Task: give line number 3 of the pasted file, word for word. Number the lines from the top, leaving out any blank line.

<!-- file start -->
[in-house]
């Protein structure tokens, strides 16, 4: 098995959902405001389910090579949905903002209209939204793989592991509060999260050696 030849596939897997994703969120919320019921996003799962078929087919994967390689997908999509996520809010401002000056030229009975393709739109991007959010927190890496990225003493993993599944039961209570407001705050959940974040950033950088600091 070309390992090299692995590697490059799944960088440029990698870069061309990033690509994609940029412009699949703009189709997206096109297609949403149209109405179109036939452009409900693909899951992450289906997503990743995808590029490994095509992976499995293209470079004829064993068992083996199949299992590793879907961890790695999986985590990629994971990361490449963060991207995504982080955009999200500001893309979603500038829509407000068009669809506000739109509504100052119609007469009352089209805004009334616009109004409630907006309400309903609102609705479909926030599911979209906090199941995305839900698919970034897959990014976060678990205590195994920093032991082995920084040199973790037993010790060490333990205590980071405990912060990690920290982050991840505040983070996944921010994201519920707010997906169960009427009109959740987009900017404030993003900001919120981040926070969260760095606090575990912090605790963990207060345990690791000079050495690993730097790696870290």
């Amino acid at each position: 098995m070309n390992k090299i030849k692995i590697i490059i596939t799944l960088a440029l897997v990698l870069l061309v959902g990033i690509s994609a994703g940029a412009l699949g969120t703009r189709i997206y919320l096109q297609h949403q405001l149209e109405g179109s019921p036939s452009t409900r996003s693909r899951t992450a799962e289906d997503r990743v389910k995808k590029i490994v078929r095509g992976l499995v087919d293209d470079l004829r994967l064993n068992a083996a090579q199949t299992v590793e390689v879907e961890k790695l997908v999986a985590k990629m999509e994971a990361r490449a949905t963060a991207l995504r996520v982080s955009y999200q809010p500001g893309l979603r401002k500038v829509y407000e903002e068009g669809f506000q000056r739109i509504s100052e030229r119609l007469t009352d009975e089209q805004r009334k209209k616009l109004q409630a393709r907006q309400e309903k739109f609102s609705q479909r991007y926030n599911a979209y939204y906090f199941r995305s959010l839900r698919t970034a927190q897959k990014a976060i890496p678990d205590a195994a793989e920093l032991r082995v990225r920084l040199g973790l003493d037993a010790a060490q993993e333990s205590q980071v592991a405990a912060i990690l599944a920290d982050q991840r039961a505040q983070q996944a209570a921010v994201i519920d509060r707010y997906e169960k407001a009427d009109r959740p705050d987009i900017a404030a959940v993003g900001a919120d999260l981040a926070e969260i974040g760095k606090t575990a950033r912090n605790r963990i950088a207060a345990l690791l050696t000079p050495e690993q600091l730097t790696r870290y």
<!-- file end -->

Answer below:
């Amino acid at each position: 098995m070309n390992k090299i030849k692995i590697i490059i596939t799944l960088a440029l897997v990698l870069l061309v959902g990033i690509s994609a994703g940029a412009l699949g969120t703009r189709i997206y919320l096109q297609h949403q405001l149209e109405g179109s019921p036939s452009t409900r996003s693909r899951t992450a799962e289906d997503r990743v389910k995808k590029i490994v078929r095509g992976l499995v087919d293209d470079l004829r994967l064993n068992a083996a090579q199949t299992v590793e390689v879907e961890k790695l997908v999986a985590k990629m999509e994971a990361r490449a949905t963060a991207l995504r996520v982080s955009y999200q809010p500001g893309l979603r401002k500038v829509y407000e903002e068009g669809f506000q000056r739109i509504s100052e030229r119609l007469t009352d009975e089209q805004r009334k209209k616009l109004q409630a393709r907006q309400e309903k739109f609102s609705q479909r991007y926030n599911a979209y939204y906090f199941r995305s959010l839900r698919t970034a927190q897959k990014a976060i890496p678990d205590a195994a793989e920093l032991r082995v990225r920084l040199g973790l003493d037993a010790a060490q993993e333990s205590q980071v592991a405990a912060i990690l599944a920290d982050q991840r039961a505040q983070q996944a209570a921010v994201i519920d509060r707010y997906e169960k407001a009427d009109r959740p705050d987009i900017a404030a959940v993003g900001a919120d999260l981040a926070e969260i974040g760095k606090t575990a950033r912090n605790r963990i950088a207060a345990l690791l050696t000079p050495e690993q600091l730097t790696r870290y």